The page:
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A common complaint from Texas Congressman and GOP presidential candidate Ron Paul’s supporters is that the media ignores their favorite candidate.
As the old Mongolian proverb goes, “be careful what you wish for.” Paul is getting media attention now and it’s not the kind of attention he or his enthusiastic band of followers wanted.
A series of racist-themed newsletters that appeared under his name in the 1990s have resurfaced and questions about those newsletters and the money he made from them caused Paul to walk out on a CNN interview Wednesday.
“I didn’t write them. I disavow them,” a testy Paul told CNN’s Gloria Berger. He also claimed to have never read the newsletters.
That is a change from earlier claims by Paul, who in the past said he wrote “some of them.” In fact, a study of Paul’s comments throughout his political career reveals he has changed his story about the newsletters more than once.
In an interview with the Dallas Morning News, published on May 22, 1996, Paul did not deny writing the newsletters. Instead, he defended the writings, saying the comments were “taken out of context.”
In 1992, Paul wrote in his newsletter that “95 percent of the black men in Washington, DC, are “semi-criminal or entirely criminal.” He also said that anyone who had ever been robbed by a black teenager knew they were “unbelievably fleet of foot.”
“It’s typical political demagoguery,” Paul said.
But he did not deny — at that time — writing the articles in the Ron Paul Political Report or other newsletters published under his name.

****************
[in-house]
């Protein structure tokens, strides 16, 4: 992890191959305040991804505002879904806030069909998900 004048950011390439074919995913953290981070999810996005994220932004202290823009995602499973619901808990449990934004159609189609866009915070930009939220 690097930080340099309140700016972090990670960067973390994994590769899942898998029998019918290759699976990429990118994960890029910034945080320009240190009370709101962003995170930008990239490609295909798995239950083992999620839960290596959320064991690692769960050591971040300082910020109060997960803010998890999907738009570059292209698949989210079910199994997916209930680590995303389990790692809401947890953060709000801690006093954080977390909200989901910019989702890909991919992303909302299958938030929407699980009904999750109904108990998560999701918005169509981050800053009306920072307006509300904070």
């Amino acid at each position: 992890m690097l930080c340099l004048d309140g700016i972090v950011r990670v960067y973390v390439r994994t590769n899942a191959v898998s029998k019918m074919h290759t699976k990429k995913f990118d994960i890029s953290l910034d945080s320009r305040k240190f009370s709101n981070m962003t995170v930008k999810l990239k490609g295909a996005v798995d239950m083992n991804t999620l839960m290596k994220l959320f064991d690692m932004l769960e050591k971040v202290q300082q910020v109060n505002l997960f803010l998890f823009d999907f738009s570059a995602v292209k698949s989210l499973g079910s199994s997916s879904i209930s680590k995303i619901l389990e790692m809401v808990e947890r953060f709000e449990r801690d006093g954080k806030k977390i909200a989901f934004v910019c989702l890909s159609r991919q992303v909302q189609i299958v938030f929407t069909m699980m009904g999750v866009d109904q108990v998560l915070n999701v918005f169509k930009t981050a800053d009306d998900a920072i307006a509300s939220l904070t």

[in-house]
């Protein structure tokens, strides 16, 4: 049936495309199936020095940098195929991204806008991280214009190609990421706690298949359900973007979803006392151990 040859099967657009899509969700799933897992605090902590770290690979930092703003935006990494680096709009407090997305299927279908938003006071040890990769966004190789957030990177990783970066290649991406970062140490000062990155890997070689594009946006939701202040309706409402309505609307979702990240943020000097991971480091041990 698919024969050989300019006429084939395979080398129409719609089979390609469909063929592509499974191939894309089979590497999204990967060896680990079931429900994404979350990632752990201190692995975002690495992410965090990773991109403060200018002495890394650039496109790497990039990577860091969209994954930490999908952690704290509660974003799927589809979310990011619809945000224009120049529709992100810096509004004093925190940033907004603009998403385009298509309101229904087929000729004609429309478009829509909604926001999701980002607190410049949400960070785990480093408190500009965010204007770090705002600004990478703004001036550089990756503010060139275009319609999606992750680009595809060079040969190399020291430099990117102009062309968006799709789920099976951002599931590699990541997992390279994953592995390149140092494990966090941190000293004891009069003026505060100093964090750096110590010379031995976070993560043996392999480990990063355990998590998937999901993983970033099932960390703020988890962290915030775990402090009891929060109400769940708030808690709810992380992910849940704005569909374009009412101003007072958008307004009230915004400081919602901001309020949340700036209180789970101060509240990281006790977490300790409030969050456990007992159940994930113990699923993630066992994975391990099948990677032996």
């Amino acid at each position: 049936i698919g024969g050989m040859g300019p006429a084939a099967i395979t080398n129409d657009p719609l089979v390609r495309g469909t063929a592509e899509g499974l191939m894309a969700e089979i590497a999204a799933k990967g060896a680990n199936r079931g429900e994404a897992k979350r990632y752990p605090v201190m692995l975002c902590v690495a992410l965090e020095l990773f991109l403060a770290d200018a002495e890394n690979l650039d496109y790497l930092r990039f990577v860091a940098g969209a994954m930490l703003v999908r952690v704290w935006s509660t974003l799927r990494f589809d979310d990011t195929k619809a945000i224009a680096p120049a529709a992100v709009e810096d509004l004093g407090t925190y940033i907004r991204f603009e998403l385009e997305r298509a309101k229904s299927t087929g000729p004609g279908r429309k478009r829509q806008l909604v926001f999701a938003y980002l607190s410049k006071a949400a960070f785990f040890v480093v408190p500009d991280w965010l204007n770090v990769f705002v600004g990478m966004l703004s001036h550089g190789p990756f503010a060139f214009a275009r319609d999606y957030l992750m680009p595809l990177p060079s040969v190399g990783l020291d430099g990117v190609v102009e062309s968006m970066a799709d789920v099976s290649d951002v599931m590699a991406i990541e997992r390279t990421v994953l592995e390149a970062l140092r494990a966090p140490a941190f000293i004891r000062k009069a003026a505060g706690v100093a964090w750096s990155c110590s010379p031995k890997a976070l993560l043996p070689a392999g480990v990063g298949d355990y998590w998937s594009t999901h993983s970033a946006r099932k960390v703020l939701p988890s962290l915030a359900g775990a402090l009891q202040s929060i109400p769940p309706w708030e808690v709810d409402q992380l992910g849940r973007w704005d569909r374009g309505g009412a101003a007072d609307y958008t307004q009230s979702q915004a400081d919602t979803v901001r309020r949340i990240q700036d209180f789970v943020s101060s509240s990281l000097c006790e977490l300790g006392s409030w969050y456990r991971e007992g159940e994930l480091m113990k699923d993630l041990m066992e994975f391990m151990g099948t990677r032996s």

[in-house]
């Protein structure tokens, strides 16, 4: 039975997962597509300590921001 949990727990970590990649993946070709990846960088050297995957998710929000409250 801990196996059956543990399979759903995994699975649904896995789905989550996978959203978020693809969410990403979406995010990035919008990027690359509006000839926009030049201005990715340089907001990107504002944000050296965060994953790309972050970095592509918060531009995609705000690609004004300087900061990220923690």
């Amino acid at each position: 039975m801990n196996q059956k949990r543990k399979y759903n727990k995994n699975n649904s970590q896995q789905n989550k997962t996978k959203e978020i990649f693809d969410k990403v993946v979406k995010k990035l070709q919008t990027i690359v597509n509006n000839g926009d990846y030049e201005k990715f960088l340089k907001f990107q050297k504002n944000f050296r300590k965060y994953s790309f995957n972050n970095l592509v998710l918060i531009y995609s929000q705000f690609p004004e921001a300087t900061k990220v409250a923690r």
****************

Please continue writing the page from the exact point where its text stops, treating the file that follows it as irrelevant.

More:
Paul also took responsibility for the newsletters in a 1996 interview with Texas Monthly magazine.
At least one former Paul staffer tells Capitol Hill Blue that Paul knew about the newsletter and approved the racists themes published under his name.
“The newsletters were his bread and butter,” said the former staffer who asked not to be identified. “He knew and he agreed with what was being published.”
Former Paul aide Eric Dondero says Paul “did read them, every line of them, off his fax machine at his Clute office before they were published. He would typically sign them at the bottom of the last page giving his okay, and refax them to go to the printer.”
The New Republic reported in 2008 that Paul pulled down close to a million in just one year of publishing the newsletter. In his shortened interview with CNN, Paul said he would like to see the money.
The Atlantic reported on its web site Wednesday that many questions remain unanswered about Paul’s involvement in his newsletter and the incredibly racist comments published under his name.
Michael Brendan Doughterty of The Atlantic writes:
There is no doubt that the newsletters contained utterly racist statements.
Some choice quotes:
“Given the inefficiencies of what DC laughingly calls the criminal justice system, I think we can safely assume that 95 percent of the black males in that city are semi-criminal or entirely criminal.”
“We are constantly told that it is evil to be afraid of black men, it is hardly irrational.”
After the Los Angeles riots, one article in a newsletter claimed, “Order was only restored in L.A. when it came time for the blacks to pick up their welfare checks.”
One referred to Martin Luther King Jr. as “the world-class philanderer who beat up his paramours” and who “seduced underage girls and boys.”
Another referred to Barbara Jordan, a civil rights activist and congresswoman as “Barbara Morondon,” the “archetypical half-educated victimologist.”
Other newsletters had strange conspiracy theories about homosexuals, the CIA, and AIDS.
Some speculate the newsletters were actually written by long-time Paul confidant Lew Rockwell but few believe the Congressman did not know what was being said in his name.
The Ron Paul campaign did not return phone calls seeking comment.